An old, haunted manor house? A good-natured but troubled scientist and comely assistant in a sweater vest? A goody bag of pseudo-scientific apparatus and a ghost of other than spiritual origin? So far so Quatermass.
As with the rest of Series 7, “Hide”, written by Neil Cross, is very much a genre piece with the genre in question being “haunted house”. Dougray Scott‘s Professor Alec Palmer and Jessica Raine‘s psychic Emma Grayling are performing an investigation at Caliburn House into the supernatural phenomenon known as “The Witch of the Well”. They call for her; a wailing starts up. Their equipment goes wild and suddenly there’s an ethereal white shape phasing towards them as their camera flashes. It’s clear that, for all their acumen and preparedness, the Professor and Emma are out of their depth. Then the doorbell goes and – whaddya know – it’s the Ghostbusters. The Doctor is in!
“Hide” actually seems to take something of a break from the blockbuster style of story that’s been in play since the start of this series. In celebration of Doctor Who‘s 50th year, showrunner Steven Moffat has arranged for a sequence of hugely ambitious episodes – dinosaurs, New York, a Western – leading up to the anniversary Special. However, with so grand a scope and such variety from week to week, the writing hasn’t always been in place and the flaws – such as the whole manner of the Ponds’ departure back in “The Angels Take Manhattan” – have been all the more apparent. “Hide”, however, goes some way towards making up for it with some of the best writing we’ve seen in a while.
From his introduction to the Professor – “Doctor what?” “If you like.” – to his offhand run-through of the Professor’s bio – as well as a war hero, he’s apparently also a talented water colorist -, The Doctor is on great form, arguably the best we’ve seen in a while. He’s full of energy and loving life: I’d go as far to say that The Doctor’s first scenes here feel strangely definitive. While Professor Palmer is determined to secure credit for solving the mystery of the phantom, The Doctor’s just there to have fun. Matt Smith and Jenna-Louise Coleman continue to have a real natural chemistry and their exploration of the house has a wonderfully understatedly Scooby Doo vibe to it.
Vaguely reminiscent of the setting from Seventh Doctor episode “Ghost Light”, Caliburn House is genuinely eerie, though the episode never achieves true terrifying status. The title, “Hide”, would also seem to be something of a misnomer: “Run” would be a better fit. There are definite hints of The Woman in Black the story, even if the specter here is never so malevolent. There are no villains here, just victims, and, for all the well-worn tropes the episode employs – cold spots, doors slamming – there’s a general lack of menace. When The Doctor, alone in the woods, admits that he’s scared, you can’t quite credit it: this is, after all, the man who’s faced down the Weeping Angels more than once.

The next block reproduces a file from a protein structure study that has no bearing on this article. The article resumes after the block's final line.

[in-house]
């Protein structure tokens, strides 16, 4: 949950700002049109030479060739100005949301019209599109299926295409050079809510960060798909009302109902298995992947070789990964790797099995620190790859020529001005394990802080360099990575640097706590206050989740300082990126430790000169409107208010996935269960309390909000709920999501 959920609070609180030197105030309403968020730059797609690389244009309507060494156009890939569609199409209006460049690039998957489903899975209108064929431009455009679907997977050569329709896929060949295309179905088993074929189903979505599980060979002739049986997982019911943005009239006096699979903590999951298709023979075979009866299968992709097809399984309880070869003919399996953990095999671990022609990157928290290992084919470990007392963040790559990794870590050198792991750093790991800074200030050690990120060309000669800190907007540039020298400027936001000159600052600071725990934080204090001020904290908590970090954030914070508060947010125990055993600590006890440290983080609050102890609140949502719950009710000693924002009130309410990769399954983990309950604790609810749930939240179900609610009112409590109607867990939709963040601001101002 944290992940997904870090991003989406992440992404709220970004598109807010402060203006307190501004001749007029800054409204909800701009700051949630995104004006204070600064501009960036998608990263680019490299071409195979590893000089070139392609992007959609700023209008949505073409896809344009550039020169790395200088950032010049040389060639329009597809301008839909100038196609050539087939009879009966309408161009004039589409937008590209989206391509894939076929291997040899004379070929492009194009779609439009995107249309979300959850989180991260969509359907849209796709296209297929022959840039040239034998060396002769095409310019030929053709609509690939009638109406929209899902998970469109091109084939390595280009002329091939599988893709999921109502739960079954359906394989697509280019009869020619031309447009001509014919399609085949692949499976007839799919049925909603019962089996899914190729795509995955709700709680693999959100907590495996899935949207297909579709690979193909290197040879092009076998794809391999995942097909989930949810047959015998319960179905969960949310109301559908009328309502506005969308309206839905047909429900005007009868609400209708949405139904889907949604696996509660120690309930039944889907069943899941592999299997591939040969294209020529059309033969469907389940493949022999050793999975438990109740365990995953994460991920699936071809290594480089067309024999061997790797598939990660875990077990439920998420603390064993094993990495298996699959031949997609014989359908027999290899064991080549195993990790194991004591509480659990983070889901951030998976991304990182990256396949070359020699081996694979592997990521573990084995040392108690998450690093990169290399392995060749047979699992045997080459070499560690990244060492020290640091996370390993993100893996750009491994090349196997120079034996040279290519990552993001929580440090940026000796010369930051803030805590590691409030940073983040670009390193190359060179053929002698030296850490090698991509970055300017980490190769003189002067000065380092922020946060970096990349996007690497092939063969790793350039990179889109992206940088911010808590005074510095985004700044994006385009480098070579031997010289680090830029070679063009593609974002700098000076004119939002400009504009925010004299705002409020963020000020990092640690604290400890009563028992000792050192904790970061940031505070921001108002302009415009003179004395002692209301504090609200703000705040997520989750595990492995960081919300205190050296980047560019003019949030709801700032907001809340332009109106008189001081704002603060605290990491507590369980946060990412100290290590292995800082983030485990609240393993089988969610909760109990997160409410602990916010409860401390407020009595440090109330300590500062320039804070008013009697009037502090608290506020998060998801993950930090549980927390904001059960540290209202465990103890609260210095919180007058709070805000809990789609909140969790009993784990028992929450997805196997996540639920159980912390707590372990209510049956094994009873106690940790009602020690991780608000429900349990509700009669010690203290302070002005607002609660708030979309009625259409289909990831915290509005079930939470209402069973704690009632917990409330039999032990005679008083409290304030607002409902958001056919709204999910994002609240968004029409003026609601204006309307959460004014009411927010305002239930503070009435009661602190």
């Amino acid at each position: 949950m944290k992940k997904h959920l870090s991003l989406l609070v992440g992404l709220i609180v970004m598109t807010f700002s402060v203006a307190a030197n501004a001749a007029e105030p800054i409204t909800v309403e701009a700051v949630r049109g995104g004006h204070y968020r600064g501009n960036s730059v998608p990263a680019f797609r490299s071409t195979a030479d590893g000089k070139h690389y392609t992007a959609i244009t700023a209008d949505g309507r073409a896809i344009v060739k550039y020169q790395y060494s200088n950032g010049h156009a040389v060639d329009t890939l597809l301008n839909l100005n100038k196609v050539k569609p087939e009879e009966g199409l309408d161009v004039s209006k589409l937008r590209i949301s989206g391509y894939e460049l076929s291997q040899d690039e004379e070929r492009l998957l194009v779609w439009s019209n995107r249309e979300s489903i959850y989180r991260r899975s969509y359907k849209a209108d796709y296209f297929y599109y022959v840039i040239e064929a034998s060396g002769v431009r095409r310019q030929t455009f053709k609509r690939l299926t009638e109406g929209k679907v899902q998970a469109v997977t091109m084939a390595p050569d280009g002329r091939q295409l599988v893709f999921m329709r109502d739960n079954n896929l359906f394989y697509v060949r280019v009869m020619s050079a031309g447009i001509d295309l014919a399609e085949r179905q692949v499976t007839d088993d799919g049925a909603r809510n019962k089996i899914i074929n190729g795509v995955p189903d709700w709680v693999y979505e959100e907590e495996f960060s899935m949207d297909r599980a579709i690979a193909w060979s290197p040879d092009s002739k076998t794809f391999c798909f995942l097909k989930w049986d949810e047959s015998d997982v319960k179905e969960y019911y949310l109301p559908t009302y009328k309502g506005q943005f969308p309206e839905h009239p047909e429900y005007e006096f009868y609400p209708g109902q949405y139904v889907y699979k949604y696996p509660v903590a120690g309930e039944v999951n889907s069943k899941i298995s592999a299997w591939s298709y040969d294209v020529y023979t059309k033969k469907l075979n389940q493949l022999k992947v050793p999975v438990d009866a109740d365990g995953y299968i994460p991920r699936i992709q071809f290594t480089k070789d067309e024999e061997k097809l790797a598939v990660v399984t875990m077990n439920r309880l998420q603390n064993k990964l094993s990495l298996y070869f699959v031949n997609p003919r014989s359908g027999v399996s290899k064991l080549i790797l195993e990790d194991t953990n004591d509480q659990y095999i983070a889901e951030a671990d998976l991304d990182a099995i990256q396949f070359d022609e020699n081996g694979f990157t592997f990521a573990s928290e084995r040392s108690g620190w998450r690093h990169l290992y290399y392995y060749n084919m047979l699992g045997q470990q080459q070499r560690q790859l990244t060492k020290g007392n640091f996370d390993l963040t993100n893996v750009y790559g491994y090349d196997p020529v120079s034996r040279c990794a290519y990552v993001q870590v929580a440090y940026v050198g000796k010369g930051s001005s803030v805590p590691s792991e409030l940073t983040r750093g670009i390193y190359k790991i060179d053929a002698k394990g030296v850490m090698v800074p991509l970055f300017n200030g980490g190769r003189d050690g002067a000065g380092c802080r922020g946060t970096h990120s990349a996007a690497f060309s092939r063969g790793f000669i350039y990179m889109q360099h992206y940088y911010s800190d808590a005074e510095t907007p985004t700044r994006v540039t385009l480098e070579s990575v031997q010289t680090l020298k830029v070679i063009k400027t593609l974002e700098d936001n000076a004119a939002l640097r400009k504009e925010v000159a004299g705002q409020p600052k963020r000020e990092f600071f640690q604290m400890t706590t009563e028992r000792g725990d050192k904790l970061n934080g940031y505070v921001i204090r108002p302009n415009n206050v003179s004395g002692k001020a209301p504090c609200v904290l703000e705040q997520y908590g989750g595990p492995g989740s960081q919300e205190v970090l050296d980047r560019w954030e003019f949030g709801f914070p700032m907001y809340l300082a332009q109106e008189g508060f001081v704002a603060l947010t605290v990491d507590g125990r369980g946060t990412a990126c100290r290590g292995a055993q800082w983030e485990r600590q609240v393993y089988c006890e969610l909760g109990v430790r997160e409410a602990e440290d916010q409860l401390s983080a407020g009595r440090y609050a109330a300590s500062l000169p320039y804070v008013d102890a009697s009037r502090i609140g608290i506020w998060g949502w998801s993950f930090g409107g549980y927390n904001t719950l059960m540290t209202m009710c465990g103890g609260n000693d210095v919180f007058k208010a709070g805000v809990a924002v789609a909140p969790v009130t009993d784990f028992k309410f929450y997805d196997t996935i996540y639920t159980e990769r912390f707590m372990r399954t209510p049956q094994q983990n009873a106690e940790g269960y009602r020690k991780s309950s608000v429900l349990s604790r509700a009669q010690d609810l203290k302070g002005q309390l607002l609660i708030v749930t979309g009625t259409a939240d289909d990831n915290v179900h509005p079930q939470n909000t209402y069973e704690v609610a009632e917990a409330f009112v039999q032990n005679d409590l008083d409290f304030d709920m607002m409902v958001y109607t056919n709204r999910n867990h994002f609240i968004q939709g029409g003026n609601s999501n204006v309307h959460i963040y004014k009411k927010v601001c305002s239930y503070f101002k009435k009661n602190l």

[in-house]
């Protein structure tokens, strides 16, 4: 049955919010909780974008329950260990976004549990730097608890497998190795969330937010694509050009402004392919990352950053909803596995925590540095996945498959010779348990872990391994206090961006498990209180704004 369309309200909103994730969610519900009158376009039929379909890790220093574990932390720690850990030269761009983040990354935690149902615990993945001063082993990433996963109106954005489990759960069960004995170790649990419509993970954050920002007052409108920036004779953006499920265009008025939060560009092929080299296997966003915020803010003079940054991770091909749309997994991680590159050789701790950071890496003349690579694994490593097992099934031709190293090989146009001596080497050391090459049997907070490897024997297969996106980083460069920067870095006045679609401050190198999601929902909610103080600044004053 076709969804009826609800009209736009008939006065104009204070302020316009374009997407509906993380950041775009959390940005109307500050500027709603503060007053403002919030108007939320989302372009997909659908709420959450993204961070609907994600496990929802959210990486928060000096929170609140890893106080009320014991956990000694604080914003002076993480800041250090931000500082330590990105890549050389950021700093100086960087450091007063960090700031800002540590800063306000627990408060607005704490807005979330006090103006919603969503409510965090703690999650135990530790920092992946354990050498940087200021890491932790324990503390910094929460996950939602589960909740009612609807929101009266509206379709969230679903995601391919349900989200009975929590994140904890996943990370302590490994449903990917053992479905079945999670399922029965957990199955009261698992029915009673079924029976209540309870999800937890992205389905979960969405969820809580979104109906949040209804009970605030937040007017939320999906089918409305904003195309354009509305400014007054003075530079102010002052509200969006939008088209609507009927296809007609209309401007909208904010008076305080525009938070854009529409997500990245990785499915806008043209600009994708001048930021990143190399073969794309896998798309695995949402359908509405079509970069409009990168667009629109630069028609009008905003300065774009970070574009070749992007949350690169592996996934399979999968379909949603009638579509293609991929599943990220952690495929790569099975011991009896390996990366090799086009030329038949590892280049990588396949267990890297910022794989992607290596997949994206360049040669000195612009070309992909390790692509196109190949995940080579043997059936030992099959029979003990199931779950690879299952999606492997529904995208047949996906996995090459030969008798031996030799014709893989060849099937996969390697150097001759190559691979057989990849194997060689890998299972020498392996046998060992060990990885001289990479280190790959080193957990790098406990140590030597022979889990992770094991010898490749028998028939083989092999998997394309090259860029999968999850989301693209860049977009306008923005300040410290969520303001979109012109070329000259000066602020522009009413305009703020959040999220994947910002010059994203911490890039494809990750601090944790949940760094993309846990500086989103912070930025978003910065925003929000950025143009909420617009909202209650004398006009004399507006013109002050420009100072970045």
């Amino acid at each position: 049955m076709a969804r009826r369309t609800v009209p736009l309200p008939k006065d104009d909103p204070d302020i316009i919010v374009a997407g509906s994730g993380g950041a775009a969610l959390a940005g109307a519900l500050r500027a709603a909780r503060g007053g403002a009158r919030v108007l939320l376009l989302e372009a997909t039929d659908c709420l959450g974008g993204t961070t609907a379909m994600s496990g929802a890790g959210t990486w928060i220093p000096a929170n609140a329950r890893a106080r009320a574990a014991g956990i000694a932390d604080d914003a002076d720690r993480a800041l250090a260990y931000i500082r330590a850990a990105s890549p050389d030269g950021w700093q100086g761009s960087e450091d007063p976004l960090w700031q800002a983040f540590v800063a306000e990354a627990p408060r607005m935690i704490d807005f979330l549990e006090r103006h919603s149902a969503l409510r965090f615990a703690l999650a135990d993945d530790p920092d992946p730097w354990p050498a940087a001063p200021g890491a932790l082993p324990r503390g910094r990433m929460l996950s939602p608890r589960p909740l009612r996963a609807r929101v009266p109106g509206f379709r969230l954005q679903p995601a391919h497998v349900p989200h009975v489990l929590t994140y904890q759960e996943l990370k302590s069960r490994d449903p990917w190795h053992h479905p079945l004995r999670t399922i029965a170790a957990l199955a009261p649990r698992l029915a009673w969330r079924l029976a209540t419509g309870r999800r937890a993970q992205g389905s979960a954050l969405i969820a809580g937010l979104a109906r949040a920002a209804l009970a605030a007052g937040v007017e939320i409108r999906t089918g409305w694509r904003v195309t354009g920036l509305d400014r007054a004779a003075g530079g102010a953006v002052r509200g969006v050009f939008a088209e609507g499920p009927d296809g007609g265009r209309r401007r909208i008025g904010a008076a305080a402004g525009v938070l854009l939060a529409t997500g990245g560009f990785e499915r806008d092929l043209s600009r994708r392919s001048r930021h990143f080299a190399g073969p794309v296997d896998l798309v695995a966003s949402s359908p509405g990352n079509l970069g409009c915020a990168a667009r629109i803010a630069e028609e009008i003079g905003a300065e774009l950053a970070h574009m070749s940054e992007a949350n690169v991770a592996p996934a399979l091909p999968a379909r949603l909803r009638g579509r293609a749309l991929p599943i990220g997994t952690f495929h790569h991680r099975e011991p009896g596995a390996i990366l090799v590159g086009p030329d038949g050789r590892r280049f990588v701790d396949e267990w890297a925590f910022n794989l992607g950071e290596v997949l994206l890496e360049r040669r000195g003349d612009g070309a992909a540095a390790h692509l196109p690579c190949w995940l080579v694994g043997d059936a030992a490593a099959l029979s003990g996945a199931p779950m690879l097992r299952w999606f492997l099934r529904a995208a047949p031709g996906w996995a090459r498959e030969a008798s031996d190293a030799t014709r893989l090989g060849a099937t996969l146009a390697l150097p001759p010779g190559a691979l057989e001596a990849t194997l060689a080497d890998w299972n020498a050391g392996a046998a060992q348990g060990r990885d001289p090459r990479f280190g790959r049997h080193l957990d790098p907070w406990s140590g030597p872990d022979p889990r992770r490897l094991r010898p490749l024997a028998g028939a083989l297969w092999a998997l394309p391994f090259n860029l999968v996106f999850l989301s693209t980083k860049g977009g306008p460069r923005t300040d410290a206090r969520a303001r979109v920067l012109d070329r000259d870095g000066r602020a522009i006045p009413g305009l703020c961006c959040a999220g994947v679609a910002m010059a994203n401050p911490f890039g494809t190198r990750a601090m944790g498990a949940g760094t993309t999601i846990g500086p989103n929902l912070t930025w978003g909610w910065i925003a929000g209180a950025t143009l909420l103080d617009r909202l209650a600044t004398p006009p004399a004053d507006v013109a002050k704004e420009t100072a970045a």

The episode’s cinematography also deserves mention with the warmth of the so-called “haunted” house providing a nice contrast to the bleak, grey twilight of the otherworldly woods. This interplay between heat and cold, light and dark, comes into play with the characters, too: Professor Palmer’s obvious love for his assistant Emma trapped within him by the horrors he’s seen while Emma’s empathy, her psychic ability, keeps her paradoxically alone. Emma tells Clara that The Doctor has a sliver of ice in his heart, and, for all his ebullience, we can see that. Just as the TARDIS shuts its doors to Clara, The Doctor is certainly more cautious to trust, to love, than he previously has been.
Unlike his immediate predecessor, who laid down his life for a single human being, the Eleventh Doctor can travel the entire life cycle of Earth – and does in this episode -, from birth to dust, and being untouched by it. He’s obsessed with Clara – “the only mystery worth solving” -, but his humanity seems to be on the wane. Tennant‘s brief (immediately regretted) stint as “the Time Lord Victorious” aside, Smith’s Doctor may well be the most alien incarnation we’ve seen of the character since Sylvester McCoy back in the late 80s or even Fourth Doctor Tom Baker. “Hide”, like every episode in this half of Series Seven, feels like a definite throwback in what seems to be a developing pattern.
Tonally speaking, the episode is fairly close to several of the stories from Baker’s early Gothic period on the show and the events of “Hide” are specifically set in 1974, Jon Pertwee‘s last year in the role and Tom Baker’s first. The famed blue crystals of Metebelis 3 from Pertwee’s final story, The Planet of the Spiders –, even make an appearance. Given the aforementioned apparatus, it’s a shame Matt Smith never got to utter the line, “Reverse the polarity of the neutron flow!” If next week’s episode, “Journey to the Center of the TARDIS” is a Baker episode in earnest – being the first to delve into the depths of the TARDIS since 1978’s The Invasion of Time – what does this mean for the character?
Sequentially, if “Journey” is the Fourth Doctor episode, “The Crimson Horror” a Peter Davison-inspired one, and “Nightmare in Silver” a Colin Baker homage, what does that say for the series finale, “The Name of The Doctor”, which would presumably be connected to the McCoy era? McCoy’s Doctor, the Seventh, was cunning, inscrutable, often keeping his companions in the dark for the sake of his schemes. Could this be indicative of direction in which Smith’s Doctor is headed and how does it tie into the larger mythology of the show; The Doctor’s name, for instance? While Moffat’s plans are almost guaranteed to be something entirely different, the Cartmel Masterplan could nevertheless prove revealing…
Lost souls and pocket universes and unexpected, occasionally contrived love defined “Hide”. As for “Journey to the Center of the TARDIS”, we just hope they finally got the swimming pool out of the library.